A Patch of Blue  

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A Patch of Blue is a 1965 American drama film directed by Guy Green about the relationship between a black man, Gordon (played by Sidney Poitier), and a blind white female teenager, Selina (Elizabeth Hartman), and the problems that plague their relationship when they fall in love in a racially divided America. Made in 1965 against the backdrop of the growing civil rights movement, the film explores racism from the perspective of "love is blind". Shelley Winters won the Academy Award for Best Supporting Actress for her work in this film.

Scenes of Poitier and Hartman kissing were excised from the film when it was shown in movie theaters in the Southern United States. These scenes are intact in the DVD version. According to the DVD audio commentary, it was the decision of director Guy Green that A Patch of Blue be filmed in black-and-white, although color was available. In the 1980s, Turner Entertainment colorized the movie for broadcast on the Turner-owned cable station TNT. The colorized version was not released on VHS or DVD, and has not been broadcast since shortly after its initial showings.

The film was adapted by Guy Green from the 1961 book Be Ready with Bells and Drums by the Australian author Elizabeth Kata. The book later won a Writers Guild of America award. In addition to the Best Supporting Actress win for Winters, the film was nominated for Academy Awards for Best Actress in a Leading Role (Elizabeth Hartman), Best Art Direction-Set Decoration (Black-and-White) (George Davis, Urie McCleary, Henry Grace, Charles S. Thompson), Best Cinematography (Black-and-White) and Best Music (Original Music Score).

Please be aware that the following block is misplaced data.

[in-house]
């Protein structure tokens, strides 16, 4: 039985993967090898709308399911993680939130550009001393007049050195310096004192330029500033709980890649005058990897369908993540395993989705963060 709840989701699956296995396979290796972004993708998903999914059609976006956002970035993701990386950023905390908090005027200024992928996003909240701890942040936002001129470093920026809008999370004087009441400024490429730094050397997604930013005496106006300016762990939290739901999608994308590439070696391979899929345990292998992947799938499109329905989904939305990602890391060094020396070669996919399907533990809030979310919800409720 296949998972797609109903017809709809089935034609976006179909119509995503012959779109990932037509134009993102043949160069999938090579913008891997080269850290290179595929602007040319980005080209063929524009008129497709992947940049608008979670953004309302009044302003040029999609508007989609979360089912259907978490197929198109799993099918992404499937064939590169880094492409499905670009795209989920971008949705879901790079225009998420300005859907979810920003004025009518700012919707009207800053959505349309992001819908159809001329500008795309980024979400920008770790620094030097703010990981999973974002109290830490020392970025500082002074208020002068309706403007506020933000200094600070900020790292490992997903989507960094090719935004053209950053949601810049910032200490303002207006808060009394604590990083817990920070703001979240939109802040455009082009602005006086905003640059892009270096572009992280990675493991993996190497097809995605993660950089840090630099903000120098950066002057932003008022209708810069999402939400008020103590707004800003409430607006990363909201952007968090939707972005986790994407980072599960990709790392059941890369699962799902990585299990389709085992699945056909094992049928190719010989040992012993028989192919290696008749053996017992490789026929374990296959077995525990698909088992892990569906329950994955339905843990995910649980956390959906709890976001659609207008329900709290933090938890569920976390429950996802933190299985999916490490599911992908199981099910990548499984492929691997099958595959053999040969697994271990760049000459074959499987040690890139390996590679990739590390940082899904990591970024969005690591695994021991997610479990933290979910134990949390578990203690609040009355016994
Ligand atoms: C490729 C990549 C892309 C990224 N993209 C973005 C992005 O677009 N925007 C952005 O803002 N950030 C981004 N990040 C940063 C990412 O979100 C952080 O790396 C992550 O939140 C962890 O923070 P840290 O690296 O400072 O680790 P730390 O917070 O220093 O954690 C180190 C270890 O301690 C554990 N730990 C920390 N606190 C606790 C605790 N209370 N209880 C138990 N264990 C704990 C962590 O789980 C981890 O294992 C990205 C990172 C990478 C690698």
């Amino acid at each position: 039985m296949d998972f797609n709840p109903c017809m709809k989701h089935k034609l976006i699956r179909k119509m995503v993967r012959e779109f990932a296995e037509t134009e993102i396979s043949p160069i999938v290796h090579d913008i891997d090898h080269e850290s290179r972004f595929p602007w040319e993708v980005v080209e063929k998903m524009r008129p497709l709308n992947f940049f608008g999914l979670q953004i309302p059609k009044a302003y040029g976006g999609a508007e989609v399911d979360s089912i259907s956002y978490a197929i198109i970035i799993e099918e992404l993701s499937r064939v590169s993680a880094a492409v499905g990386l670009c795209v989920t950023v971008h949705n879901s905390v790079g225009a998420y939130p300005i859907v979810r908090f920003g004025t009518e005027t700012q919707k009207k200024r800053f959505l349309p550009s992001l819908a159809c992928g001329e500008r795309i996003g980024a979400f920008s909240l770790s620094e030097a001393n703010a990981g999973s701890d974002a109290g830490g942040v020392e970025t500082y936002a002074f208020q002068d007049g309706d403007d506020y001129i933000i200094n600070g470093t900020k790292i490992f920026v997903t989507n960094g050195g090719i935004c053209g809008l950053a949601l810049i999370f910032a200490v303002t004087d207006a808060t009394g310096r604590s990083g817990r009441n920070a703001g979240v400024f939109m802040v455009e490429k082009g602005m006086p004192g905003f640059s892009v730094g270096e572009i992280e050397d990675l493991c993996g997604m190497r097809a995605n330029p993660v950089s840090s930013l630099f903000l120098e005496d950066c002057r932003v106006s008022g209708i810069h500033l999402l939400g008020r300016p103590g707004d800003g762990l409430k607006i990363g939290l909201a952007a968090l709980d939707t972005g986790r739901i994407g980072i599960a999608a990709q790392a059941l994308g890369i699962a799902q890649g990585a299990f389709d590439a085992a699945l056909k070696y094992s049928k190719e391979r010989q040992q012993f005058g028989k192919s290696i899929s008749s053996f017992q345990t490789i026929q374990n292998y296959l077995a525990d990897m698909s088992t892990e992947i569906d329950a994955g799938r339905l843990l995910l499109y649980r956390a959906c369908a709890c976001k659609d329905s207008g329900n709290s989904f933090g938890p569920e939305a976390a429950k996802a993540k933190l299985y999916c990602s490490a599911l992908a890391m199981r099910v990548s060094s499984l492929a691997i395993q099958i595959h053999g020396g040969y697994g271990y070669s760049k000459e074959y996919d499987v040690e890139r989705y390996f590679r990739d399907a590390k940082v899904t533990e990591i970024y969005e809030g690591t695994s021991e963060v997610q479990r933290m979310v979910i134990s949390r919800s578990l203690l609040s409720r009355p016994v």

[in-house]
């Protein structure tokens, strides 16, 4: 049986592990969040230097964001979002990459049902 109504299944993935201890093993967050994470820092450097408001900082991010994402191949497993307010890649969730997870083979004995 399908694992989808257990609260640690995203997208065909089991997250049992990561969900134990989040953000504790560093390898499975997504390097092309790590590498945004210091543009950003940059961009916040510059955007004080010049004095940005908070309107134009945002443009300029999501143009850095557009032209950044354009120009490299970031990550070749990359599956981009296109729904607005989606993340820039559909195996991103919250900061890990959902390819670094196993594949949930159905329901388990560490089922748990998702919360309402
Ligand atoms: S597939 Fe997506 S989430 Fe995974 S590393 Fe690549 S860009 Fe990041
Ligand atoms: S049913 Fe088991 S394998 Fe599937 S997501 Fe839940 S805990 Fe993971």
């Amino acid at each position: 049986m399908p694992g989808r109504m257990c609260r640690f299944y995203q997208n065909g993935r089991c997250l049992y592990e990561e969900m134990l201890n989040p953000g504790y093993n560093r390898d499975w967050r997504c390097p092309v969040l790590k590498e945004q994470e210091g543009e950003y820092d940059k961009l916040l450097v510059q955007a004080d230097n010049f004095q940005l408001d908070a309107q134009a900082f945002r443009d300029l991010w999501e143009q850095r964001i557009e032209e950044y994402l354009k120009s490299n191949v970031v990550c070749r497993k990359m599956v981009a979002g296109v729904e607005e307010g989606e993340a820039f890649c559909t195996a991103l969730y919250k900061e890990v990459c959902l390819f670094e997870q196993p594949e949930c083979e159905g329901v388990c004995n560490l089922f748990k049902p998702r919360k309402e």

"A Cinderella Named Elizabeth"

The film's creators also made a short about Hartman's selection to play the starring role. The short, called "A Cinderella Named Elizabeth," focuses on her status as an unknown actress from the middle America town of Youngstown, Ohio, and includes segments from her screen test and associated "personality test," in which the actress is filmed while being herself and answering questions about everyday topics such as her taste in clothing. The short also shows her visiting the Braille Institute of America to watch blind people being trained to do handwork — similar to the beadwork her character does in the film — and to perform tasks of daily living and self-care, of the sort that Poitier's character teaches Selina to do.

Unless indicated otherwise, the text in this article is either based on Wikipedia article "A Patch of Blue" or another language Wikipedia page thereof used under the terms of the GNU Free Documentation License; or on research by Jahsonic and friends. See Art and Popular Culture's copyright notice.

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